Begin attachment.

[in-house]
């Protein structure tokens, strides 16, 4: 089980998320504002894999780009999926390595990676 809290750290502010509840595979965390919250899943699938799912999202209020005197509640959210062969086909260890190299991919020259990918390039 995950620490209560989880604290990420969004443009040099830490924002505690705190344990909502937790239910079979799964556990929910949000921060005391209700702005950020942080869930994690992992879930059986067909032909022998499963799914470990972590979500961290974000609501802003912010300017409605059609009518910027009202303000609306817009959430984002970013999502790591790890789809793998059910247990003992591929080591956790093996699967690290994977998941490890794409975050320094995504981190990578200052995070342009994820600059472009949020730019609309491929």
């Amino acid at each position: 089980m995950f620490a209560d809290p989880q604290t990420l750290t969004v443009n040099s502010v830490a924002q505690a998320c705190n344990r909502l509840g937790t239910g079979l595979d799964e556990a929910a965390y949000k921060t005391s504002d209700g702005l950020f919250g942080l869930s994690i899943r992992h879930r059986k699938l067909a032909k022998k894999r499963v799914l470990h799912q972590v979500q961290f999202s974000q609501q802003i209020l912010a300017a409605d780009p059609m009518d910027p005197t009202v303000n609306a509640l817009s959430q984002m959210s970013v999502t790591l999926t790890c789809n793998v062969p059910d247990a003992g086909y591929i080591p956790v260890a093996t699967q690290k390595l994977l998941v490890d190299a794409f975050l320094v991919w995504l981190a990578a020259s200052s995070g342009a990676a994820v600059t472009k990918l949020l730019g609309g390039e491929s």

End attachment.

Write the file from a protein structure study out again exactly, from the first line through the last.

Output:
[in-house]
């Protein structure tokens, strides 16, 4: 089980998320504002894999780009999926390595990676 809290750290502010509840595979965390919250899943699938799912999202209020005197509640959210062969086909260890190299991919020259990918390039 995950620490209560989880604290990420969004443009040099830490924002505690705190344990909502937790239910079979799964556990929910949000921060005391209700702005950020942080869930994690992992879930059986067909032909022998499963799914470990972590979500961290974000609501802003912010300017409605059609009518910027009202303000609306817009959430984002970013999502790591790890789809793998059910247990003992591929080591956790093996699967690290994977998941490890794409975050320094995504981190990578200052995070342009994820600059472009949020730019609309491929």
């Amino acid at each position: 089980m995950f620490a209560d809290p989880q604290t990420l750290t969004v443009n040099s502010v830490a924002q505690a998320c705190n344990r909502l509840g937790t239910g079979l595979d799964e556990a929910a965390y949000k921060t005391s504002d209700g702005l950020f919250g942080l869930s994690i899943r992992h879930r059986k699938l067909a032909k022998k894999r499963v799914l470990h799912q972590v979500q961290f999202s974000q609501q802003i209020l912010a300017a409605d780009p059609m009518d910027p005197t009202v303000n609306a509640l817009s959430q984002m959210s970013v999502t790591l999926t790890c789809n793998v062969p059910d247990a003992g086909y591929i080591p956790v260890a093996t699967q690290k390595l994977l998941v490890d190299a794409f975050l320094v991919w995504l981190a990578a020259s200052s995070g342009a990676a994820v600059t472009k990918l949020l730019g609309g390039e491929s």